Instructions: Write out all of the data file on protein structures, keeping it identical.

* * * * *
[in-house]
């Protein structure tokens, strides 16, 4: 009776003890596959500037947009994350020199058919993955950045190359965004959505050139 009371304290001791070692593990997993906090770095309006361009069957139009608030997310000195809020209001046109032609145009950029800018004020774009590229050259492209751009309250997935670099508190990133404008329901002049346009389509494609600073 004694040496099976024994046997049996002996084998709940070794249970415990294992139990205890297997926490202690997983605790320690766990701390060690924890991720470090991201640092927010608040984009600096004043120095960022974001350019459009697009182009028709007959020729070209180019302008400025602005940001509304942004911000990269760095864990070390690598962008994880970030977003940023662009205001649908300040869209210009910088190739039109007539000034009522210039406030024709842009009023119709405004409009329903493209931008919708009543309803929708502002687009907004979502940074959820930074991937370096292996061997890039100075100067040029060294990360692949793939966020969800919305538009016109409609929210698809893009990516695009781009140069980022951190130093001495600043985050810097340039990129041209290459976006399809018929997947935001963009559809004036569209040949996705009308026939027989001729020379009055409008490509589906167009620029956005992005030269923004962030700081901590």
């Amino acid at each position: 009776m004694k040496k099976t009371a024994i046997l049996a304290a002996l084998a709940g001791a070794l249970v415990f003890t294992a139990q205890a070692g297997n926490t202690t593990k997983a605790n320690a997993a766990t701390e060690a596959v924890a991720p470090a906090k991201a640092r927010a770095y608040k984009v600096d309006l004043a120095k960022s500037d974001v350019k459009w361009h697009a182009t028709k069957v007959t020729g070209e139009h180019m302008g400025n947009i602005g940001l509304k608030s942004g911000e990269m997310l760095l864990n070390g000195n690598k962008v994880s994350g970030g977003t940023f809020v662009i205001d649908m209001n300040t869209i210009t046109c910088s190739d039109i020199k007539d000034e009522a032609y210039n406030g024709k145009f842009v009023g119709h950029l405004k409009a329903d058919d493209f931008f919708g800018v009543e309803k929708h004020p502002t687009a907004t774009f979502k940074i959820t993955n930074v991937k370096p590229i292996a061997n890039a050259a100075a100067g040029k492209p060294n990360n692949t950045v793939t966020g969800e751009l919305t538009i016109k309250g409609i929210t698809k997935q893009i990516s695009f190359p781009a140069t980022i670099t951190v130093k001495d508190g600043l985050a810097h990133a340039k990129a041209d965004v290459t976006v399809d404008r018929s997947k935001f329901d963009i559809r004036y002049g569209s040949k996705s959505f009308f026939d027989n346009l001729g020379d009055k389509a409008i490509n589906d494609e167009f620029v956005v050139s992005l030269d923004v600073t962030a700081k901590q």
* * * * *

[in-house]
């Protein structure tokens, strides 16, 4: 009776003890596959500037947009994350020199058919993955950045190359965004959505050139 009371304290001791070692593990997993906090770095309006361009069957139009608030997310000195809020209001046109032609145009950029800018004020774009590229050259492209751009309250997935670099508190990133404008329901002049346009389509494609600073 004694040496099976024994046997049996002996084998709940070794249970415990294992139990205890297997926490202690997983605790320690766990701390060690924890991720470090991201640092927010608040984009600096004043120095960022974001350019459009697009182009028709007959020729070209180019302008400025602005940001509304942004911000990269760095864990070390690598962008994880970030977003940023662009205001649908300040869209210009910088190739039109007539000034009522210039406030024709842009009023119709405004409009329903493209931008919708009543309803929708502002687009907004979502940074959820930074991937370096292996061997890039100075100067040029060294990360692949793939966020969800919305538009016109409609929210698809893009990516695009781009140069980022951190130093001495600043985050810097340039990129041209290459976006399809018929997947935001963009559809004036569209040949996705009308026939027989001729020379009055409008490509589906167009620029956005992005030269923004962030700081901590």
């Amino acid at each position: 009776m004694k040496k099976t009371a024994i046997l049996a304290a002996l084998a709940g001791a070794l249970v415990f003890t294992a139990q205890a070692g297997n926490t202690t593990k997983a605790n320690a997993a766990t701390e060690a596959v924890a991720p470090a906090k991201a640092r927010a770095y608040k984009v600096d309006l004043a120095k960022s500037d974001v350019k459009w361009h697009a182009t028709k069957v007959t020729g070209e139009h180019m302008g400025n947009i602005g940001l509304k608030s942004g911000e990269m997310l760095l864990n070390g000195n690598k962008v994880s994350g970030g977003t940023f809020v662009i205001d649908m209001n300040t869209i210009t046109c910088s190739d039109i020199k007539d000034e009522a032609y210039n406030g024709k145009f842009v009023g119709h950029l405004k409009a329903d058919d493209f931008f919708g800018v009543e309803k929708h004020p502002t687009a907004t774009f979502k940074i959820t993955n930074v991937k370096p590229i292996a061997n890039a050259a100075a100067g040029k492209p060294n990360n692949t950045v793939t966020g969800e751009l919305t538009i016109k309250g409609i929210t698809k997935q893009i990516s695009f190359p781009a140069t980022i670099t951190v130093k001495d508190g600043l985050a810097h990133a340039k990129a041209d965004v290459t976006v399809d404008r018929s997947k935001f329901d963009i559809r004036y002049g569209s040949k996705s959505f009308f026939d027989n346009l001729g020379d009055k389509a409008i490509n589906d494609e167009f620029v956005v050139s992005l030269d923004v600073t962030a700081k901590q």